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Discussion Starter #1
Just finished my break-in period (thank God), and made the following observations:

Following break-in requirements, I kept my speed under 65 mph. Also noticed that the RPMs were at about 1500. Fuel economy was at 25 mpg, as advertised.

After the break-in was over, I noticed that at speeds above 65 mph that the cruising RPMs were at 2000 and above, and that my fuel economy was much less (at least according to the fuel economy meter) at around 20 mpg.

My question is: As I drive the car more, will the cruising RPM decrease? Is there anyway to reduce cruising RPMs levels? I'm pretty certain that this is the reason why my fuel economy is decreasing (although, as a newb, I could be wrong).

And yes, I already know that the best fuel economy for pretty much any car is at around 45-55 mph. According to many posters, over time and miles, the fuel economy increases. Just wondering if this has anything to do with it.
 

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"As I drive the car more, will the cruising RPM decrease? Is there anyway to reduce cruising RPMs levels? I'm pretty certain that this is the reason why my fuel economy is decreasing (although, as a newb, I could be wrong)."

No the RPMs will not drop.
The RPMs are a direct result of the "gear ratio" which is a bit of a misnomer here. It will take awhile tho before we accept "Spool ratio".;)

The ratio os computer controlled and is part of the profile associated with D function.
But you still may get better MPG when you get 5-10K miles than you are getting now. There is still a good bit of stiction to overcome and that will wear down gradually.

2000 RPMS tells me that you are criuisng at about 75MPH.
You won't get sterling mileage at that speed. (Same Cruising speed I use on Interstates BTW). I am currently getting 20MPG at 75 MPH and I too just passed 1500 Miles.
I am not expecting anymore than 21 when the car is fully broken in.

BTW, I used Ds quite a bit when I was breaking it in (with a steady throttle however) and therefore, my Mo has seen widely varying RPMs during break in with perhaps 5-10% of the time at 3-4000 RPMs.

Homer
 

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Discussion Starter #3
Thanks for your reply. Because most of my highway travelling will be above 70 mph, I was hoping to get better mileage. Oh well.
 

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I track my milleage very closely (with each fill up and in a PC, I used to graph it but stopped for obvious reasons :p )

I average 75-80 MPH on the highway when traffic permits however my average speed according to the MO is only 38 MPH. I'm am getting just about 20 MPG. At some point I hope to take a long HW trip and see how much I can get out of the MO at 65 MPH.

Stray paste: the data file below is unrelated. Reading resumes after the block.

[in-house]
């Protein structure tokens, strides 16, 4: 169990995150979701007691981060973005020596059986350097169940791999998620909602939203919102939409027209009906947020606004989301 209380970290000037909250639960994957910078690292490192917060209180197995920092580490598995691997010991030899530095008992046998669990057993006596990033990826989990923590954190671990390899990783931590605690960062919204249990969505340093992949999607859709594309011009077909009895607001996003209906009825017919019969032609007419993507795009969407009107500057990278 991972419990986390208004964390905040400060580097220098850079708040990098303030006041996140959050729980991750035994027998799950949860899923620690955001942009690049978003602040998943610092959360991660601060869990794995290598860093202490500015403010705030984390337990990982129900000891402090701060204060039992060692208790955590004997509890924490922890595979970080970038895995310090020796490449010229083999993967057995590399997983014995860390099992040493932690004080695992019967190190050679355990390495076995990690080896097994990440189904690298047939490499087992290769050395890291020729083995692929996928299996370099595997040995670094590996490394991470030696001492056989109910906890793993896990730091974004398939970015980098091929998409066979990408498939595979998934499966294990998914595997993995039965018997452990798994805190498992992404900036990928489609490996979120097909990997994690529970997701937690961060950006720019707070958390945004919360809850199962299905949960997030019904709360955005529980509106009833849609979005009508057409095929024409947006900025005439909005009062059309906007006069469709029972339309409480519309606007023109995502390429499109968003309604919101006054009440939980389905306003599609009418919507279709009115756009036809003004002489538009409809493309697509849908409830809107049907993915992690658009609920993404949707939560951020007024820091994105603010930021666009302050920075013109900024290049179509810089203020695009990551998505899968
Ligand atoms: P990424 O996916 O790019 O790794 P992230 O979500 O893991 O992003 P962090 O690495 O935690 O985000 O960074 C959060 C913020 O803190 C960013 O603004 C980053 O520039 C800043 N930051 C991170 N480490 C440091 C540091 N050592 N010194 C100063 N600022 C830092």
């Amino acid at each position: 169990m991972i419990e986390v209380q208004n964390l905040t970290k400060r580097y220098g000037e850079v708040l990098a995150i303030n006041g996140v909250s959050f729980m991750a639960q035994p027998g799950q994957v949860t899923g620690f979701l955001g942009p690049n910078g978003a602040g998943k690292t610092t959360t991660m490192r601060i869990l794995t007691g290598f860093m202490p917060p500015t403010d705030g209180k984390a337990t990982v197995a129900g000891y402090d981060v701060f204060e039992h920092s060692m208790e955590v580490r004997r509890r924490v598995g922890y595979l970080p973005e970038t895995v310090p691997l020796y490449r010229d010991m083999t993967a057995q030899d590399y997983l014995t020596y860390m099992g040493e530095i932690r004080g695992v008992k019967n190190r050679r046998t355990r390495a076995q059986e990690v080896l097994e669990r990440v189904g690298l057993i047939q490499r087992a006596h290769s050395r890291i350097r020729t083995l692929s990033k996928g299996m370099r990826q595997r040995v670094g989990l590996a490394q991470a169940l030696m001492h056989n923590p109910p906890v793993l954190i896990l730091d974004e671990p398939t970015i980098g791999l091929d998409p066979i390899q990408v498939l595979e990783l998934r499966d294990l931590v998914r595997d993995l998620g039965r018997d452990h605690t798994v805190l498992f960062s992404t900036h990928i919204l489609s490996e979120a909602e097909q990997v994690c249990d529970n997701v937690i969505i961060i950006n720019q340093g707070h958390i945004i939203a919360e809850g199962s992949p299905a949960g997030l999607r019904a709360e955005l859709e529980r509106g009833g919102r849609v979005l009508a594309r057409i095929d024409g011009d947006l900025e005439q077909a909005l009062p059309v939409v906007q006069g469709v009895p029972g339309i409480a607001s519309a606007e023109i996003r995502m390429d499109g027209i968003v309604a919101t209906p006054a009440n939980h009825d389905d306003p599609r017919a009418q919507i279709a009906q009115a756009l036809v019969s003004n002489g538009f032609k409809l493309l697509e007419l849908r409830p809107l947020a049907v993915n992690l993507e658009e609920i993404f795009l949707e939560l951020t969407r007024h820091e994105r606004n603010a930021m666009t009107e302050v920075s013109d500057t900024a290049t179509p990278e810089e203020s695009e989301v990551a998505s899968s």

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So, at 65 MPH, your RPMs are still at 1500? and RPMs increase if you go faster? Sounds like you're stuck with it. The engine/CVT controls are deciding you need more power to go faster.

If the RPMs at 65 MPH suddenly changed, that's a whole different story... that would indicate a TCC failure.
 

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What was I thinking? Please ignore the mindless post above this one.

In any highway cruising situation, the CVT will be in lowest (numeric) ratio, for optimum mileage, with TCC engaged. Engine RPM will vary in direct proportion to road speed.

If you have observed a sudden shift of RPM at a given road speed, then you should take it in and have the TCC checked.
 

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turbodog said:
What was I thinking? Please ignore the mindless post above this one.

In any highway cruising situation, the CVT will be in lowest (numeric) ratio, for optimum mileage, with TCC engaged. Engine RPM will vary in direct proportion to road speed.

If you have observed a sudden shift of RPM at a given road speed, then you should take it in and have the TCC checked.
Without the throttle position changing too. i.e. on level ground, constant speed, constant throttle position, auto in steady state. Then the RPMs should not change.
 

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Took our MO to West Va Thursday. The Interstate crosses several mountains. Had cruise control on 75 mph. It was interesting to watch the gages as we went up and down the steepest grades. The rpms stayed in a range of 2000 to 3000. The mpg rose and fell between 16.8 and 21.3. So the fuel economy wasn't great -- it WAS great to pass the many vehicles who weren't able to take steep grades at 75 mph. :cool:
 
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